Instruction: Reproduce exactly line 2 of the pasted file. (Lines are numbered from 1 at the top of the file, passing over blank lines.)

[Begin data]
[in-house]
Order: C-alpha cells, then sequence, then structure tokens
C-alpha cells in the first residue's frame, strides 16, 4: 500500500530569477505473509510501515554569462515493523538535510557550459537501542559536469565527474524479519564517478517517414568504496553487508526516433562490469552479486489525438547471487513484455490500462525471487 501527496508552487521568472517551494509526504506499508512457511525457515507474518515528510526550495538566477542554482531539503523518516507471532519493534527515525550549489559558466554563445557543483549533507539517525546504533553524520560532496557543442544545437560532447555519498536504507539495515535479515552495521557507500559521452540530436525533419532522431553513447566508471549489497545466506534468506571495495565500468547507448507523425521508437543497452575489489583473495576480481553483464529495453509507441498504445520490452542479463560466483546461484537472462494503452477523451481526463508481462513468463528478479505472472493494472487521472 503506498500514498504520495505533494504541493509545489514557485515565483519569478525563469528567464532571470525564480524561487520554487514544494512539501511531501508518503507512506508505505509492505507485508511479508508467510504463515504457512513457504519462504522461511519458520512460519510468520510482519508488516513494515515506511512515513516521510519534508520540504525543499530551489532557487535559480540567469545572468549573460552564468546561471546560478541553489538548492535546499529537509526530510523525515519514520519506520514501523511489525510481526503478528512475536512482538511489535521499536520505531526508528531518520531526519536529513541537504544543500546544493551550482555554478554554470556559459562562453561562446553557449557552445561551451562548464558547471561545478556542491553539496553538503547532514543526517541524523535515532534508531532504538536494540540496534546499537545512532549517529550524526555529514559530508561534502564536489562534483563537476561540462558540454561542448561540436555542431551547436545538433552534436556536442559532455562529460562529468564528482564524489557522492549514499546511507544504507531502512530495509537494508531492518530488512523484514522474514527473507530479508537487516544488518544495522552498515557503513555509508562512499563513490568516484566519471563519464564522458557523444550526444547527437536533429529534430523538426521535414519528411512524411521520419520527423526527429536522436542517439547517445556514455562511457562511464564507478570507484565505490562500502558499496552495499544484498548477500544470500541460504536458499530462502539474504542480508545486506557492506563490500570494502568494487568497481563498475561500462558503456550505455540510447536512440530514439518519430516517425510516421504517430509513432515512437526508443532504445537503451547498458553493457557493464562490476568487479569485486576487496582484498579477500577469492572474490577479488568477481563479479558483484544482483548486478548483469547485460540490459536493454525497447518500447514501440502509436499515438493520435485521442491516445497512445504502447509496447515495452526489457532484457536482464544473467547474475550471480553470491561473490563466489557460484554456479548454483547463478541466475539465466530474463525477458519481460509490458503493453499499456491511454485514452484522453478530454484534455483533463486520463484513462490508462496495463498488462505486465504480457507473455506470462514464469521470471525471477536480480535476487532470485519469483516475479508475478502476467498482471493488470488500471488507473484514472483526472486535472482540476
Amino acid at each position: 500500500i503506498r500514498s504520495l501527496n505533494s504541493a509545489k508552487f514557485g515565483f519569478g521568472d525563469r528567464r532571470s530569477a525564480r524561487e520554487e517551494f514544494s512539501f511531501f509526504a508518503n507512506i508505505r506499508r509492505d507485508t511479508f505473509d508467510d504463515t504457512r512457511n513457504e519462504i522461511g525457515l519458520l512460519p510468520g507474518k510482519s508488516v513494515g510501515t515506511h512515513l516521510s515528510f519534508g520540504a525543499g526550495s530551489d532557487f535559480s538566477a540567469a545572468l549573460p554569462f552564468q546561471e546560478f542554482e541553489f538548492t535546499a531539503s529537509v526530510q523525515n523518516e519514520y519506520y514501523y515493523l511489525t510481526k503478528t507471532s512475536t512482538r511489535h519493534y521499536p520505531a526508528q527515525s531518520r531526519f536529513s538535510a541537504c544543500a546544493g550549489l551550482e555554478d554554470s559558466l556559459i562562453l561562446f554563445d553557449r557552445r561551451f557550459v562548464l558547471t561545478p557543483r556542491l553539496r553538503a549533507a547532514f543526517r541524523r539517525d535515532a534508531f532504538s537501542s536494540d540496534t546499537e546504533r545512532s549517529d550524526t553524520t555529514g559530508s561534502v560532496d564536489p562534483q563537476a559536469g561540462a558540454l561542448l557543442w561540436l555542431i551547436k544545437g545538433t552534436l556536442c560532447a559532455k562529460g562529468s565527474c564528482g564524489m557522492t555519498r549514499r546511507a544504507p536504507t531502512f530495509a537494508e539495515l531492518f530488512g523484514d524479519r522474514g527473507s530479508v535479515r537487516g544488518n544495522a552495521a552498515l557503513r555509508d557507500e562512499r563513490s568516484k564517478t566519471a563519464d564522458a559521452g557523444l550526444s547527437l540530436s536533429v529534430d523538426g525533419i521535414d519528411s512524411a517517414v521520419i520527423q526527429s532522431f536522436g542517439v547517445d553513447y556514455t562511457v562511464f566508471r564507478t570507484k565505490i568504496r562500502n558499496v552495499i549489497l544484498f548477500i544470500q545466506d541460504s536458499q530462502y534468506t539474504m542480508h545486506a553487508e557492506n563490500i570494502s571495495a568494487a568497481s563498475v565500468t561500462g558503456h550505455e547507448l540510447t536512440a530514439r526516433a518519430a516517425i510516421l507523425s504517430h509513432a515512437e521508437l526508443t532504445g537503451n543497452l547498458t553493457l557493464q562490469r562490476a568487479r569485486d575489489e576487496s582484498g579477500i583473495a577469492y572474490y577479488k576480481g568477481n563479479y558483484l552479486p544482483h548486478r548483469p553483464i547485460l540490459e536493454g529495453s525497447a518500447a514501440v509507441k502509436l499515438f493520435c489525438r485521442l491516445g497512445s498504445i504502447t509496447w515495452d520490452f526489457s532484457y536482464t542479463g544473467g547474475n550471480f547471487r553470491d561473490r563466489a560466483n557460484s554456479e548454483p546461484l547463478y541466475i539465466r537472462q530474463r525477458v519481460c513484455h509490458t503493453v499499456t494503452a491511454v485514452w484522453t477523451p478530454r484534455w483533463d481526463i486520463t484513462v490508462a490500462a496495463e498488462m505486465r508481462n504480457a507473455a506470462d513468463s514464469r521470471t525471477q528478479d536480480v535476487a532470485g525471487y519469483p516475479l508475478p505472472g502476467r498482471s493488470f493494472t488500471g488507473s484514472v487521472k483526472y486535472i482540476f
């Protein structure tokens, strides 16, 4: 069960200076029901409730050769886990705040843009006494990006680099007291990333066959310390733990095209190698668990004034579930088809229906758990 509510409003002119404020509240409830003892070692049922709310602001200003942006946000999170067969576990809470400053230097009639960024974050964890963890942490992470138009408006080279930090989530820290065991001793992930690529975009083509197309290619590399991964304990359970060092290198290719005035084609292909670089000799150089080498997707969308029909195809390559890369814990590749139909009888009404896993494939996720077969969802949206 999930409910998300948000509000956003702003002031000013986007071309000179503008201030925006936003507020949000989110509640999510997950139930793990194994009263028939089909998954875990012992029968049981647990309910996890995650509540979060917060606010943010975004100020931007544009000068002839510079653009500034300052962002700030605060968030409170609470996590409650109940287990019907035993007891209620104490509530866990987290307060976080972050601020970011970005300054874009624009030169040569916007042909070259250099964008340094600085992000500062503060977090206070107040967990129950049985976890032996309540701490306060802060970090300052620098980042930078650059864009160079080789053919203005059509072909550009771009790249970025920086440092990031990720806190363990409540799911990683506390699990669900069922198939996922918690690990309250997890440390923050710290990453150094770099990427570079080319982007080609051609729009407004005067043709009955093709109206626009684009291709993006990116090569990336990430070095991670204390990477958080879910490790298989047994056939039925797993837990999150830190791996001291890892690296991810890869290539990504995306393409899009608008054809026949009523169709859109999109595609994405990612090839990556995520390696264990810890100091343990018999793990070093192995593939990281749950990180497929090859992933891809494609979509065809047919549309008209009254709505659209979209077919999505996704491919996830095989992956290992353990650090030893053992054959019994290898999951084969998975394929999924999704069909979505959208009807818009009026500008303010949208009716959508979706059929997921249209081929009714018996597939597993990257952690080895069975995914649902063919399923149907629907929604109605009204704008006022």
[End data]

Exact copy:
Order: C-alpha cells, then sequence, then structure tokens